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Find Yourself in a Book

Being able to relate to the characters in a book is such a vital piece of enjoying it. It is through these characters that we find the courage and strength to be who we truly are. Trials and tribulations are at the heart of every story, and the way that characters triumph over them can be the essence of what readers are searching for in their own lives. It’s no coincidence then that so many characters can feel lost, alone, and full of doubt. The uncertainty that haunts the beginning of a book, though, can be washed away by the end, leaving behind a sense of hope and fortitude that we, as readers, need from time to time. It is this self-confidence that we hope to instill in the young readers who glance into unknown pages and hopefully are able to see themselves reflected back.

I really intended for this month to be about characters who find themselves through self-discovery but that’s not really how it turned out. It was a fun theme nonetheless. A big thanks to Mel from letstalkpicturebooks.com for compiling the list.


January Choices:

  • Little Red and the Very Hungry Lion, by Alex T. Smith

“Though she’s little, her inner strength and smarts make Little Red more powerful than brawn, mightier than a lion’s ROAR!” — Summer from @readingisourthing

  • Rulers of the Playground, by ​​Joseph Kuefler

“Regardless of physical differences or emotional differences, there’s a wide range of touchpoints in this book for readers to connect to.” — Mel from @spiky_penelope

  • Also an Octopus, by Maggie Tokuda Hall and Benji Davies

“When it comes to finding yourself in a book, no element does that as well as space – space for imagination, play, re-creation, or projection.” — Katie from @afriendlyaffair

  • The Day the Crayons Quit, by Drew Daywalt and Oliver Jeffers

“If you want your lion to be purple with flames for hair, rock on! Be yourself and let your artist side blossom.” — Leah from @astoryaday

  • My Color Is Rainbow, by Agnes Hsu and Yuliya Gwilym

“In the end, the little white arch learns that it doesn’t need to be defined by one characteristic alone, but that what makes it so beautiful is that it has a little bit of each color.” — Clarissa from @book.nerd.mommy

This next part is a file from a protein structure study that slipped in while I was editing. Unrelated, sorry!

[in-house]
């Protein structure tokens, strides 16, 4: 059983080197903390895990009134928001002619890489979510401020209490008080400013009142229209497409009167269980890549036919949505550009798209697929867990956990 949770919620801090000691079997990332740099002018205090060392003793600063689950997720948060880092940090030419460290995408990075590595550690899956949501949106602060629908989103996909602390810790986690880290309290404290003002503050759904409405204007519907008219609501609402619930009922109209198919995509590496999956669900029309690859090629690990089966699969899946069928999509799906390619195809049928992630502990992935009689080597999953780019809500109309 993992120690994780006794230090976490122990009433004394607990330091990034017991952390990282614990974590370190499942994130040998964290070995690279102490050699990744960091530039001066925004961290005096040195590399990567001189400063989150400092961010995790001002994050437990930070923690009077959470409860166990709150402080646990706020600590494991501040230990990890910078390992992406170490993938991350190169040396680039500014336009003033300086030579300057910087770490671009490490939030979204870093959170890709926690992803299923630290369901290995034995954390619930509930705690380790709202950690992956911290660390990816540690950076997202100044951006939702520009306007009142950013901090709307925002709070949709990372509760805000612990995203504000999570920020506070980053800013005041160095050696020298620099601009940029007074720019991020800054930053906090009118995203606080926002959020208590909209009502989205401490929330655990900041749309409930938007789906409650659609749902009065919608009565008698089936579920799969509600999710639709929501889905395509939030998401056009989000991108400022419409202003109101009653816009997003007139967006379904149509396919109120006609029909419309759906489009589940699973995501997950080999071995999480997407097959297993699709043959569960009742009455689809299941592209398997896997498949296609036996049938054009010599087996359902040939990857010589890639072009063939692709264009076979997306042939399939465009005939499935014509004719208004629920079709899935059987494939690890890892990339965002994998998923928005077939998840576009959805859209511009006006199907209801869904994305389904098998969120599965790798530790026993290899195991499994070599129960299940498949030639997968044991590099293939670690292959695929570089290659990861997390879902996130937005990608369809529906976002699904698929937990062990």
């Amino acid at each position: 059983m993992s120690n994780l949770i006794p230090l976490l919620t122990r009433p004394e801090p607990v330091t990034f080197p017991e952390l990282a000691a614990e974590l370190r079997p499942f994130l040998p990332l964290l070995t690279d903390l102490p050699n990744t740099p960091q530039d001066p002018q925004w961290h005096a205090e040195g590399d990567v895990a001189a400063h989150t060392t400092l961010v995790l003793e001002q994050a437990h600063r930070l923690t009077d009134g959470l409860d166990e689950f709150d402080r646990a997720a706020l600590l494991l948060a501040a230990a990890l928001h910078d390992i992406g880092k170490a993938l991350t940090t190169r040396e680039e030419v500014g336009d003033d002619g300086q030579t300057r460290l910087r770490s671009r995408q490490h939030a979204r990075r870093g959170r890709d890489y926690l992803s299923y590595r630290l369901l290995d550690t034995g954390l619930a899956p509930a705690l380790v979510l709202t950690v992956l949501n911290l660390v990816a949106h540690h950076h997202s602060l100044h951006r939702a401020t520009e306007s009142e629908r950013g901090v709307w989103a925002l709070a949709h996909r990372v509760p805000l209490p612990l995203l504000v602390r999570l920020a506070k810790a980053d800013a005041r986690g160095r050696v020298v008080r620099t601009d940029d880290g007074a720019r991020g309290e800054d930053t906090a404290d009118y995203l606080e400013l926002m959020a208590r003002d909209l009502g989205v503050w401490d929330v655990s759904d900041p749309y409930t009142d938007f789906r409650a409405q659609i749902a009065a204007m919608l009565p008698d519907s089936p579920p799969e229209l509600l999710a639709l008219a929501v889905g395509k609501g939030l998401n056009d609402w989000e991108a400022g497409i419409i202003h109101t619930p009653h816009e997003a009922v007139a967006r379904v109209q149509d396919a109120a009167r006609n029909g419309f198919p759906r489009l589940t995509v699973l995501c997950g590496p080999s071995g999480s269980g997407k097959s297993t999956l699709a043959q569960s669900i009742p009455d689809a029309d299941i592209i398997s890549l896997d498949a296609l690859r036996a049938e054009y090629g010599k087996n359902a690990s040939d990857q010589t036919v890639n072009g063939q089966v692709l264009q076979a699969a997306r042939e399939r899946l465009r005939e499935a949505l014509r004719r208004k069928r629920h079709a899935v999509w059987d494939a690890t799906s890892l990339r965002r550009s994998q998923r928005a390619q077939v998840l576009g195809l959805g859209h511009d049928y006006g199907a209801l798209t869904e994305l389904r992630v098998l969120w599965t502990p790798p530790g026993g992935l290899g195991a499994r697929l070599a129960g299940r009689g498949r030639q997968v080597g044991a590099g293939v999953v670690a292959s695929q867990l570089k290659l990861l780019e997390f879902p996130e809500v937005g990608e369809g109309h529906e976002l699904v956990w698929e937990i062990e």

• When I’m a Mummy Like You!, by David O’Connell and Francesca Gambatesa

“I hope BookBairn and I have adventures like these two. And I hope she thinks I’m the best mummy she could have!” — Kim from @bookbairn

  • A Year Full of Stories: 52 Folktales and Legends From Around the World, by Angela McAllister and Christopher Corr

“With 52 stories, divided by month, this artistic collection is both a visual delight and a chance to relish conversation and story telling together. Certainly one I wouldn’t hesitate giving as a gift.” — Miranda from @bookbloom

  • Samson the Mighty Flea, by Angela McAllister and Nathan Reed

“It also has a great message about perception, ambition, and finding happiness where you are.” — Megan from @chickadee.lit

  • Rosie Sprout’s Time to Shine, by Allison Wortche and Patrice Barton

“Rosie learns that there is never a wrong time to do the right thing!” — Arielle from @childrensbooksgalore

  • A Child of Books, by Sam Winston and Oliver Jeffers

“A Child of Books is one of those gorgeous, lyrical works that you will want to open and read again and again- one that resonates deeply and viscerally.” — Lauren from @happily.ever.elephants

  • Lola Gets a Cat, by Anna McQuinn and Rosalind Beardshaw

“Not only can my kids see themselves in this book, but I can see myself and my husband in Lola’s parents.” — Charnaie from @hereweeread

“Odd Dog Out and stories like it are not only messages for those who feel lost and alone. It is also a message for those around them, spreading the word about empathy, love, and acceptance.” — Wendy from @homegrownreader

  • Fang Fang’s Chinese New Year, by Sually Rippin

“Growing up between the Chinese and Australian cultures, I absolutely shared Fang Fang’s self-consciousness about being different. But to all the little Fang Fangs out there, I hope you find yourself surrounded by good people and books that encourage you to embrace and celebrate what makes you unique.” — Shannon from @ohcreativeday

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